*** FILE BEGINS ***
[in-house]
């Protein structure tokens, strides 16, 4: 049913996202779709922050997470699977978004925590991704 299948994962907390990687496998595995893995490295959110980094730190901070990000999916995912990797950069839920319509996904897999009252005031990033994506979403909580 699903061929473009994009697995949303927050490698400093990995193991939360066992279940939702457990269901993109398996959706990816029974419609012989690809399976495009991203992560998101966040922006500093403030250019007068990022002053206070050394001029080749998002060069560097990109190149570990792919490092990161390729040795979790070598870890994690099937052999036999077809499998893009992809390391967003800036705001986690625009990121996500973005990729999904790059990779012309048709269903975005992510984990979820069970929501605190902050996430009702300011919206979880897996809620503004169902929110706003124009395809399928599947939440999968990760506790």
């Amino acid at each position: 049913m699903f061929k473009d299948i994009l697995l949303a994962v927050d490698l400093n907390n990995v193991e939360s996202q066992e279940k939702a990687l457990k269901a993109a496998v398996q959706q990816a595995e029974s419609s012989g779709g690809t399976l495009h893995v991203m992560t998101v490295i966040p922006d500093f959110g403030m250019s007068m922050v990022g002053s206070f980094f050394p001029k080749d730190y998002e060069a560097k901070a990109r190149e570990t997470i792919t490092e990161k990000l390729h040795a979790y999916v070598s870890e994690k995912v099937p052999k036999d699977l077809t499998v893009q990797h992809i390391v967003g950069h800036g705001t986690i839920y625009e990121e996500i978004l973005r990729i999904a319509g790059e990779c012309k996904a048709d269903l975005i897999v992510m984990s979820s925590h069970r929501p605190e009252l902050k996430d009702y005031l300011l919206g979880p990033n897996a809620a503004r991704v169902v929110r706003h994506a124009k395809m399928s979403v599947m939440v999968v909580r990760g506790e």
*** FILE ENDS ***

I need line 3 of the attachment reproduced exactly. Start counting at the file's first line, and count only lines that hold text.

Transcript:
């Amino acid at each position: 049913m699903f061929k473009d299948i994009l697995l949303a994962v927050d490698l400093n907390n990995v193991e939360s996202q066992e279940k939702a990687l457990k269901a993109a496998v398996q959706q990816a595995e029974s419609s012989g779709g690809t399976l495009h893995v991203m992560t998101v490295i966040p922006d500093f959110g403030m250019s007068m922050v990022g002053s206070f980094f050394p001029k080749d730190y998002e060069a560097k901070a990109r190149e570990t997470i792919t490092e990161k990000l390729h040795a979790y999916v070598s870890e994690k995912v099937p052999k036999d699977l077809t499998v893009q990797h992809i390391v967003g950069h800036g705001t986690i839920y625009e990121e996500i978004l973005r990729i999904a319509g790059e990779c012309k996904a048709d269903l975005i897999v992510m984990s979820s925590h069970r929501p605190e009252l902050k996430d009702y005031l300011l919206g979880p990033n897996a809620a503004r991704v169902v929110r706003h994506a124009k395809m399928s979403v599947m939440v999968v909580r990760g506790e």